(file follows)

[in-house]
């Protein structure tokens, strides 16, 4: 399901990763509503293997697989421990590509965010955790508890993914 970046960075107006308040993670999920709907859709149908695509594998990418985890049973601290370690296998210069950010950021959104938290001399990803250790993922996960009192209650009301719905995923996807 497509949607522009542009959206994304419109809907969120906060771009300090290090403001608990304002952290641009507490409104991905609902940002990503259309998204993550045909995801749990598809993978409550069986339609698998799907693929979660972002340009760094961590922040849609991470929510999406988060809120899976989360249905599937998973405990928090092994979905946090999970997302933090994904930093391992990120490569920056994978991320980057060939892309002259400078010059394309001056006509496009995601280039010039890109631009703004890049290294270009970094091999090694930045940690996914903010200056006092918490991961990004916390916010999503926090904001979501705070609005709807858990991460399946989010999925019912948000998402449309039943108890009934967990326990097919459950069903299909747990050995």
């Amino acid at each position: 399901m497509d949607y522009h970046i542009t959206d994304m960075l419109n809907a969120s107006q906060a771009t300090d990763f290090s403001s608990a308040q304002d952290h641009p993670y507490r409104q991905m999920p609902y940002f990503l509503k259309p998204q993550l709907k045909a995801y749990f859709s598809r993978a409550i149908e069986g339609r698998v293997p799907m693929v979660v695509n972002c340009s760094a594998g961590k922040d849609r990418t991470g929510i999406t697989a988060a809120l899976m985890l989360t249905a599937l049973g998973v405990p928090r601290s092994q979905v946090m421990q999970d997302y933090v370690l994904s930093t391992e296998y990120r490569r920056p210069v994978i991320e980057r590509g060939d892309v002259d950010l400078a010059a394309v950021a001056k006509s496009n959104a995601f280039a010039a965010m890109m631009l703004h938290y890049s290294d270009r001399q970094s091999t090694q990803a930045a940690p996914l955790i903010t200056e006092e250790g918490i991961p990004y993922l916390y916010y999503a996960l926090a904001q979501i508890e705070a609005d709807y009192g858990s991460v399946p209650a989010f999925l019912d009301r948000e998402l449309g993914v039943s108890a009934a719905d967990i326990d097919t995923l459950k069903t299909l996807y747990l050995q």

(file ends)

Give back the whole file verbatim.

[in-house]
């Protein structure tokens, strides 16, 4: 399901990763509503293997697989421990590509965010955790508890993914 970046960075107006308040993670999920709907859709149908695509594998990418985890049973601290370690296998210069950010950021959104938290001399990803250790993922996960009192209650009301719905995923996807 497509949607522009542009959206994304419109809907969120906060771009300090290090403001608990304002952290641009507490409104991905609902940002990503259309998204993550045909995801749990598809993978409550069986339609698998799907693929979660972002340009760094961590922040849609991470929510999406988060809120899976989360249905599937998973405990928090092994979905946090999970997302933090994904930093391992990120490569920056994978991320980057060939892309002259400078010059394309001056006509496009995601280039010039890109631009703004890049290294270009970094091999090694930045940690996914903010200056006092918490991961990004916390916010999503926090904001979501705070609005709807858990991460399946989010999925019912948000998402449309039943108890009934967990326990097919459950069903299909747990050995």
């Amino acid at each position: 399901m497509d949607y522009h970046i542009t959206d994304m960075l419109n809907a969120s107006q906060a771009t300090d990763f290090s403001s608990a308040q304002d952290h641009p993670y507490r409104q991905m999920p609902y940002f990503l509503k259309p998204q993550l709907k045909a995801y749990f859709s598809r993978a409550i149908e069986g339609r698998v293997p799907m693929v979660v695509n972002c340009s760094a594998g961590k922040d849609r990418t991470g929510i999406t697989a988060a809120l899976m985890l989360t249905a599937l049973g998973v405990p928090r601290s092994q979905v946090m421990q999970d997302y933090v370690l994904s930093t391992e296998y990120r490569r920056p210069v994978i991320e980057r590509g060939d892309v002259d950010l400078a010059a394309v950021a001056k006509s496009n959104a995601f280039a010039a965010m890109m631009l703004h938290y890049s290294d270009r001399q970094s091999t090694q990803a930045a940690p996914l955790i903010t200056e006092e250790g918490i991961p990004y993922l916390y916010y999503a996960l926090a904001q979501i508890e705070a609005d709807y009192g858990s991460v399946p209650a989010f999925l019912d009301r948000e998402l449309g993914v039943s108890a009934a719905d967990i326990d097919t995923l459950k069903t299909l996807y747990l050995q």